The main results of Chapter 9 establish the fact that in the presence of mild decay conditions, symmetries of one-dimensional potentials and continuous symmetries of two-dimensional potentials are necessarily inherited by all admitted Gibbs measures. In the case of dissipative symmetries this leaves the set of Gibbs measures empty. Several concrete examples are discussed, including Ising ferromagnets and antiferromagnets, Heisenberg models etc.
The first two chapters (10 and 11) of Part II treat the subject of Markov (“nearest neighbour”) specifications on the integers. If the set of spin values is infinite, not every admitted Gibbs measure (“Markov random field”) is a Markov chain. Broadly speaking, it is shown in Chapter 10 that extremal or translation invariant Markov random fields are Markov chains and that translation invariant fields are unique. For countably infinite sets of spin values, the Markov chains are characterised in Chapter 11 and criteria and examples given for the presence or absence of phase transition within various subclasses. This chapter also settles some related cardinality questions. Chapter 12 discusses phase transition for Markovian systems on trees, while Chapter 13 develops the theory of Gaussian fields as Gibbs measures.
Part III (Chapters 14 to 16) is devoted to translation invariant spin systems on \({\mathbb{Z}}^ d\). Chapter 14 deals systematically with ergodicity and Chapter 15 with the variational characterization of translation invariant Gibbs measures through their property of minimising the specific free energy. Entropy and pressure play an important role here. Chapter 16 establishes the convexity of pressure as a function of the potential and proceeds to geometric considerations relevant to the study of the phase diagram: the classification of potentials according to the number of pure phases (extreme points of the set of translation invariant Gibbs measures) they admit. Translation invariant random fields with finite specific entropy can be identified (via the specific energy functional) with hyperplanes tangent or asymptotic to the graph of the pressure; in the former case they are Gibbs measures for the potential corresponding to the point of contact. Other results centre on the existence of potentials exhibiting phase transitions with prescribed order parameters and the fact that potentials with non-unique pure phases are in some sense exceptional.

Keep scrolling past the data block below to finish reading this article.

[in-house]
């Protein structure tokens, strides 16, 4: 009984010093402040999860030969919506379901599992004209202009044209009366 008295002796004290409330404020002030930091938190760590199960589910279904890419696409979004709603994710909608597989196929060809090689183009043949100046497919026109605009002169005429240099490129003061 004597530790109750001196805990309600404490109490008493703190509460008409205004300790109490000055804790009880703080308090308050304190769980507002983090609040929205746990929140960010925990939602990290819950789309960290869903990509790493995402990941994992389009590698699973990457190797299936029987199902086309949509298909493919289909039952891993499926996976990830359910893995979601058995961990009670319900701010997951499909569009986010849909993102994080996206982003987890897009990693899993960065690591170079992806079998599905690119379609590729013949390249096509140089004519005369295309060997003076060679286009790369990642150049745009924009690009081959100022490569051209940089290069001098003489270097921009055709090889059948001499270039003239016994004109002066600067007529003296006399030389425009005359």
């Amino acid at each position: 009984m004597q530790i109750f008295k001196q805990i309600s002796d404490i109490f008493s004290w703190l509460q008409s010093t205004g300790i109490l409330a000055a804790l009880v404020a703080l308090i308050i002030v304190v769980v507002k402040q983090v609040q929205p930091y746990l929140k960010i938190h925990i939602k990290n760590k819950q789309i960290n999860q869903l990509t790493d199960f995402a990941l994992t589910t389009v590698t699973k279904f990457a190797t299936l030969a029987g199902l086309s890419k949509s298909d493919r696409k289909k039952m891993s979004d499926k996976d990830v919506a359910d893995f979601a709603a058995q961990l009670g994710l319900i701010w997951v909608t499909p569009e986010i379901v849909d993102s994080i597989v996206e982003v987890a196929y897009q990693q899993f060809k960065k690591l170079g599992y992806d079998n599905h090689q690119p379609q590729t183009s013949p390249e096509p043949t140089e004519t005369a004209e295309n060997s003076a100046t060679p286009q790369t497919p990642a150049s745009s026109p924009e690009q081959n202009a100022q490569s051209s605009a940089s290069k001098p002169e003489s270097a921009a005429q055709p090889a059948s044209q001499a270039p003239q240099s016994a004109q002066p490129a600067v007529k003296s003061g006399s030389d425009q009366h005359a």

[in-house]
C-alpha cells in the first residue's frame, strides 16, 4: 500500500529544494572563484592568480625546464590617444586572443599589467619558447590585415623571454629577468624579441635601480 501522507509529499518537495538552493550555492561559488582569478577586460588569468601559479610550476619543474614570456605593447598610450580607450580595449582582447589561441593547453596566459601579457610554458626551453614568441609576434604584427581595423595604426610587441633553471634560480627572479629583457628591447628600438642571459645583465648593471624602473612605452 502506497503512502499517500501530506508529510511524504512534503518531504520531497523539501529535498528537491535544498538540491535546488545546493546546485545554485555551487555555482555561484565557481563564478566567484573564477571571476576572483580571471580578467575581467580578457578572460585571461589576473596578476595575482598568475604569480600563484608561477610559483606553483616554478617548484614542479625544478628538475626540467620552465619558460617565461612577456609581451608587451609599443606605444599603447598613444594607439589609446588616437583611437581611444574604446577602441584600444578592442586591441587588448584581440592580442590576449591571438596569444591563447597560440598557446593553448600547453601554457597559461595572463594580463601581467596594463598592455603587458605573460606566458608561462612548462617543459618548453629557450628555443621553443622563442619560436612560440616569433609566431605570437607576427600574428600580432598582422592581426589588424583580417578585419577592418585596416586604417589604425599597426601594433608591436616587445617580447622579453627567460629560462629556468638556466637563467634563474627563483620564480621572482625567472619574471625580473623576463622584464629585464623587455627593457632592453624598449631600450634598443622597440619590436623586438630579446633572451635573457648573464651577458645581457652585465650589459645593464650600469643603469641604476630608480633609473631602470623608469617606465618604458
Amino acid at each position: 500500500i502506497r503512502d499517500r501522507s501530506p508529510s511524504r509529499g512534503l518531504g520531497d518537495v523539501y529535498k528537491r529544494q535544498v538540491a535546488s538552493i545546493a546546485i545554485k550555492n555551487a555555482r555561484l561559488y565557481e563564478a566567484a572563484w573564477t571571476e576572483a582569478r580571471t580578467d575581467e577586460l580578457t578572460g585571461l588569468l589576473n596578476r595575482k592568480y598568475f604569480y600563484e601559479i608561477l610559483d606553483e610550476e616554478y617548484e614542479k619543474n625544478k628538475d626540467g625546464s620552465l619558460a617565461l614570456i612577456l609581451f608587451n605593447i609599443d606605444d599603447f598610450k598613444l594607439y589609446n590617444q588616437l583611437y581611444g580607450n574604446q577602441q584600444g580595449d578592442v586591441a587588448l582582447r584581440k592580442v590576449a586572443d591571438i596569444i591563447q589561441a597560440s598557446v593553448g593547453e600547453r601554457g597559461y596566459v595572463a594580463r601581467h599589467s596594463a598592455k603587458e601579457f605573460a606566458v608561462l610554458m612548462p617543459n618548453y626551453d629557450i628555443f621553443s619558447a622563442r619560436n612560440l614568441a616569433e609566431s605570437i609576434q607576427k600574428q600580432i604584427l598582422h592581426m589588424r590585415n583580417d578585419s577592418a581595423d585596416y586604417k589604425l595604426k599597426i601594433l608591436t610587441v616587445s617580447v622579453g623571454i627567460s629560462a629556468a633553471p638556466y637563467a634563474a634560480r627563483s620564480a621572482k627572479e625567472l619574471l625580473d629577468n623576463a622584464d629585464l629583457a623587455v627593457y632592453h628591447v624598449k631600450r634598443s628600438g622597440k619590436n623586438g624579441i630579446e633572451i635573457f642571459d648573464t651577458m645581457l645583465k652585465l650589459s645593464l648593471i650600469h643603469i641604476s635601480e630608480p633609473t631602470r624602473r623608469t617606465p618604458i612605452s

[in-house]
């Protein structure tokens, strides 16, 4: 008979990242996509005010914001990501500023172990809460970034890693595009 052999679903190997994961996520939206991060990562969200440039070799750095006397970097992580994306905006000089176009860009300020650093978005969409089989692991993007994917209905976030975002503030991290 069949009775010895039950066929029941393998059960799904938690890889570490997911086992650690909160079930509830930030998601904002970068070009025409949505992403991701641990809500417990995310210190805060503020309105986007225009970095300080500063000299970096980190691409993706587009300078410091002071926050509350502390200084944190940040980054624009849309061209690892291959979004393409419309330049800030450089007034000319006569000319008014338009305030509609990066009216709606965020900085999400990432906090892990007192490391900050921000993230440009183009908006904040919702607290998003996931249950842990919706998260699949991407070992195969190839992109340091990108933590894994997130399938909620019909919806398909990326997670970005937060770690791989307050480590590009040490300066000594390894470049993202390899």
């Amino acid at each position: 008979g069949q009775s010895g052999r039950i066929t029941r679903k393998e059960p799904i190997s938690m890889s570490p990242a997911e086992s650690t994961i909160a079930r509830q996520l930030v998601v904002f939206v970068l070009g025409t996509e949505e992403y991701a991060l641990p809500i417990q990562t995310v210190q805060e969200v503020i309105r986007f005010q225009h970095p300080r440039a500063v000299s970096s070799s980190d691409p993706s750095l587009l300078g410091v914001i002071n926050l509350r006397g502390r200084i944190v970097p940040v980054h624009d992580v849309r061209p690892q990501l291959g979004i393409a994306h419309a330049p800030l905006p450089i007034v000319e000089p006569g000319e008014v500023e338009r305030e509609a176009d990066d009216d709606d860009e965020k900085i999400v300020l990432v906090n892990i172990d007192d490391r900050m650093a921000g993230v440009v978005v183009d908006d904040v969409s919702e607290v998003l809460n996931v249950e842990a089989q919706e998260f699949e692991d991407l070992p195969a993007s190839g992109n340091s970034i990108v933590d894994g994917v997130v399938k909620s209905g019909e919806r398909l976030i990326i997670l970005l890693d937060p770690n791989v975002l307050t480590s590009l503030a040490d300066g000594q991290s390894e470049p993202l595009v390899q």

A common theme linking the chapters of Part IV is the inequality known as the chessboard estimate. This is proved in Chapter 17, leading to a refinement of the Cauchy-Schwarz inequality valid for rotation invariant and reflection positive random fields on discrete tori. (Reflection positivity is a condition of positive definiteness to do with the reflection symmetry). Chapter 18 takes up the Peierls argument once more. It is shown that for short range potentials on \({\mathbb{Z}}^ d\) with stable ground state degeneracies subject to appropriate symmetry conditions, Gibbs measures obtained as thermodynamic limits under periodic boundary conditions present a familiar percolation phenomenon at low temperatures: infinite clusters, resembling oceans surrounding small islands. The possible “states” of the oceans correspond to the different ground states, implying symmetry breaking. These considerations cover several familiar models. There is an extension of this, covered in Chapter 19, to potentials with ground state degeneracies not displaying symmetries, but this involves a perturbation of the potential. This extension is sufficiently close in spirit to the Pirogov-Sinai theory to provide the author with the opportunity of outlining very concisely the main result of this theory in the bibliographical notes to this chapter. The chapter also deals with the interesting phenomenon of phase transition arising at a particular value of the temperature, not from a ground state degeneracy but from the competition between the free distribution and the interaction energy superposed on it.
The Fourier analytic methods of the last (20th) chapter establish conditions for the breaking of rotational symmetries by vector spins on \({\mathbb{Z}}^ d\). The proof of the existence of long range order here hinges on controlling low frequency spatial spin waves by means of the infrared bound. The resulting criterion is applied to models such as the classical Heisenberg model and even the one-dimensional long-range model with pair potential displaying slower-than-quadratic power decay. (The case of quadratic decay is mentioned but not treated in the book).
The excellent and extensive bibliographical notes which follow are as valuable a feature of the book as the mathematical text, and there is a long list of references to the literature, including the very recent one.
Reviewer: F.Papangelou

60K35 Interacting random processes; statistical mechanics type models; percolation theory
60-02 Research exposition (monographs, survey articles) pertaining to probability theory
82B26 Phase transitions (general) in equilibrium statistical mechanics
82-02 Research exposition (monographs, survey articles) pertaining to statistical mechanics